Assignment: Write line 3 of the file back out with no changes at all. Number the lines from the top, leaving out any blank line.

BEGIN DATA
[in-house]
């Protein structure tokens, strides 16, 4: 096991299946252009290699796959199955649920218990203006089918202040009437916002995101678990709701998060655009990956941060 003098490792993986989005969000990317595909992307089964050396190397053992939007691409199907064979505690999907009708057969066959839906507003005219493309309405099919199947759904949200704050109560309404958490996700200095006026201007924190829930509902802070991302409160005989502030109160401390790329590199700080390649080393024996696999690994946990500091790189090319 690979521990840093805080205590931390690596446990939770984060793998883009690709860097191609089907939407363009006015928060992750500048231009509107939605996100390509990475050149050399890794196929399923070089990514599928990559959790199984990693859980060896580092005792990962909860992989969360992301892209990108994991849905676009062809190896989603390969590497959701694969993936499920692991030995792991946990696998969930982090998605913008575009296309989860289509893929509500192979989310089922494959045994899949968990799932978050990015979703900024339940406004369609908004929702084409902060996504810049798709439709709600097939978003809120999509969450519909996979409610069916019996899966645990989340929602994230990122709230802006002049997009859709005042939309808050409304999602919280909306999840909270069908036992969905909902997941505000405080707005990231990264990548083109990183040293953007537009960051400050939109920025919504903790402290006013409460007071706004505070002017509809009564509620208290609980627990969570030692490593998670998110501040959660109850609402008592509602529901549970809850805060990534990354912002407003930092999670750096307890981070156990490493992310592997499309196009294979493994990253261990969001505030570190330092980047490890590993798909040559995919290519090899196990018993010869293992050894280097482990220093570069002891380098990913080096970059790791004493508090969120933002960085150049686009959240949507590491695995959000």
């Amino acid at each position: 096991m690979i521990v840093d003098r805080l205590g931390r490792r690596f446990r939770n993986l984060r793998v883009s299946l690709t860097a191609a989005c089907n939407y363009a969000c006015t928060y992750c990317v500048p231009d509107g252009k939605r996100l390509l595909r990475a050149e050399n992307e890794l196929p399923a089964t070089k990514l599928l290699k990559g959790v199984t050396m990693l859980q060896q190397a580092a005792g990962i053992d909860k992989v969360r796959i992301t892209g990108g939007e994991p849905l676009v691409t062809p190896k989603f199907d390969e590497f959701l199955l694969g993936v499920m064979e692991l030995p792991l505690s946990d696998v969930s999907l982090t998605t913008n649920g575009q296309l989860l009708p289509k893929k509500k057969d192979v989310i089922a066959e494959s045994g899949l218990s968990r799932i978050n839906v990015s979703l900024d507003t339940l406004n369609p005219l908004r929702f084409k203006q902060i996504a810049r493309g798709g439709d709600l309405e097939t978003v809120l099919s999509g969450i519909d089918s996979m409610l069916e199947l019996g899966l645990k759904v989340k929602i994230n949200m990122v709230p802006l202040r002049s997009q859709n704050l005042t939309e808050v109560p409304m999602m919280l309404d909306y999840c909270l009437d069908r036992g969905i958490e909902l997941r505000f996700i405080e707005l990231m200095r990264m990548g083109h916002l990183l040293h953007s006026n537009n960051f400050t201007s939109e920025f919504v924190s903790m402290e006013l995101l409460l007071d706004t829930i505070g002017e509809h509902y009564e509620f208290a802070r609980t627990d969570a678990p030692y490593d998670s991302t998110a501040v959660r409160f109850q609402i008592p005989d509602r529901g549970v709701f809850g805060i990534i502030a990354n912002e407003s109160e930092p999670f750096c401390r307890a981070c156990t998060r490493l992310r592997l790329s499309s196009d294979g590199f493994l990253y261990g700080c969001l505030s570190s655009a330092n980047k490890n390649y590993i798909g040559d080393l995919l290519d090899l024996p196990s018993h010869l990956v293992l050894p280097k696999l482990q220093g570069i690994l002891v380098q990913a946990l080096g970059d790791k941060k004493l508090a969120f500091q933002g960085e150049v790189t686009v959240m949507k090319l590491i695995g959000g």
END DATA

């Amino acid at each position: 096991m690979i521990v840093d003098r805080l205590g931390r490792r690596f446990r939770n993986l984060r793998v883009s299946l690709t860097a191609a989005c089907n939407y363009a969000c006015t928060y992750c990317v500048p231009d509107g252009k939605r996100l390509l595909r990475a050149e050399n992307e890794l196929p399923a089964t070089k990514l599928l290699k990559g959790v199984t050396m990693l859980q060896q190397a580092a005792g990962i053992d909860k992989v969360r796959i992301t892209g990108g939007e994991p849905l676009v691409t062809p190896k989603f199907d390969e590497f959701l199955l694969g993936v499920m064979e692991l030995p792991l505690s946990d696998v969930s999907l982090t998605t913008n649920g575009q296309l989860l009708p289509k893929k509500k057969d192979v989310i089922a066959e494959s045994g899949l218990s968990r799932i978050n839906v990015s979703l900024d507003t339940l406004n369609p005219l908004r929702f084409k203006q902060i996504a810049r493309g798709g439709d709600l309405e097939t978003v809120l099919s999509g969450i519909d089918s996979m409610l069916e199947l019996g899966l645990k759904v989340k929602i994230n949200m990122v709230p802006l202040r002049s997009q859709n704050l005042t939309e808050v109560p409304m999602m919280l309404d909306y999840c909270l009437d069908r036992g969905i958490e909902l997941r505000f996700i405080e707005l990231m200095r990264m990548g083109h916002l990183l040293h953007s006026n537009n960051f400050t201007s939109e920025f919504v924190s903790m402290e006013l995101l409460l007071d706004t829930i505070g002017e509809h509902y009564e509620f208290a802070r609980t627990d969570a678990p030692y490593d998670s991302t998110a501040v959660r409160f109850q609402i008592p005989d509602r529901g549970v709701f809850g805060i990534i502030a990354n912002e407003s109160e930092p999670f750096c401390r307890a981070c156990t998060r490493l992310r592997l790329s499309s196009d294979g590199f493994l990253y261990g700080c969001l505030s570190s655009a330092n980047k490890n390649y590993i798909g040559d080393l995919l290519d090899l024996p196990s018993h010869l990956v293992l050894p280097k696999l482990q220093g570069i690994l002891v380098q990913a946990l080096g970059d790791k941060k004493l508090a969120f500091q933002g960085e150049v790189t686009v959240m949507k090319l590491i695995g959000g």